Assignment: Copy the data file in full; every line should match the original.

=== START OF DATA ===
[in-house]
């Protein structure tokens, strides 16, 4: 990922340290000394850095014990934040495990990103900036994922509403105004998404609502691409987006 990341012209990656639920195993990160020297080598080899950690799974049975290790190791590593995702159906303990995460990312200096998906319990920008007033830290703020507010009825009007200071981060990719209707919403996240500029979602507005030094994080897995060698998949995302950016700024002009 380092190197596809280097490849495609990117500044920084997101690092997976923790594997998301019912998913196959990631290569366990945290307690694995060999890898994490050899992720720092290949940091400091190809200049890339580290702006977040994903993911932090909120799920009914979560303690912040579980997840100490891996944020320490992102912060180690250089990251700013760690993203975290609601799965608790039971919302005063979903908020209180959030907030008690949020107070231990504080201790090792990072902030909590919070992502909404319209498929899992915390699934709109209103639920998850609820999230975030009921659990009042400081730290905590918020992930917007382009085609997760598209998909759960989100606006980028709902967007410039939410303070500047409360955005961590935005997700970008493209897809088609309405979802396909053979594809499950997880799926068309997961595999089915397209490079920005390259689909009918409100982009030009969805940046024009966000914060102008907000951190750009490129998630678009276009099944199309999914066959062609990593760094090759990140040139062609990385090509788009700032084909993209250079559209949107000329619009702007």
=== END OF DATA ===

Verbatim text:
[in-house]
């Protein structure tokens, strides 16, 4: 990922340290000394850095014990934040495990990103900036994922509403105004998404609502691409987006 990341012209990656639920195993990160020297080598080899950690799974049975290790190791590593995702159906303990995460990312200096998906319990920008007033830290703020507010009825009007200071981060990719209707919403996240500029979602507005030094994080897995060698998949995302950016700024002009 380092190197596809280097490849495609990117500044920084997101690092997976923790594997998301019912998913196959990631290569366990945290307690694995060999890898994490050899992720720092290949940091400091190809200049890339580290702006977040994903993911932090909120799920009914979560303690912040579980997840100490891996944020320490992102912060180690250089990251700013760690993203975290609601799965608790039971919302005063979903908020209180959030907030008690949020107070231990504080201790090792990072902030909590919070992502909404319209498929899992915390699934709109209103639920998850609820999230975030009921659990009042400081730290905590918020992930917007382009085609997760598209998909759960989100606006980028709902967007410039939410303070500047409360955005961590935005997700970008493209897809088609309405979802396909053979594809499950997880799926068309997961595999089915397209490079920005390259689909009918409100982009030009969805940046024009966000914060102008907000951190750009490129998630678009276009099944199309999914066959062609990593760094090759990140040139062609990385090509788009700032084909993209250079559209949107000329619009702007």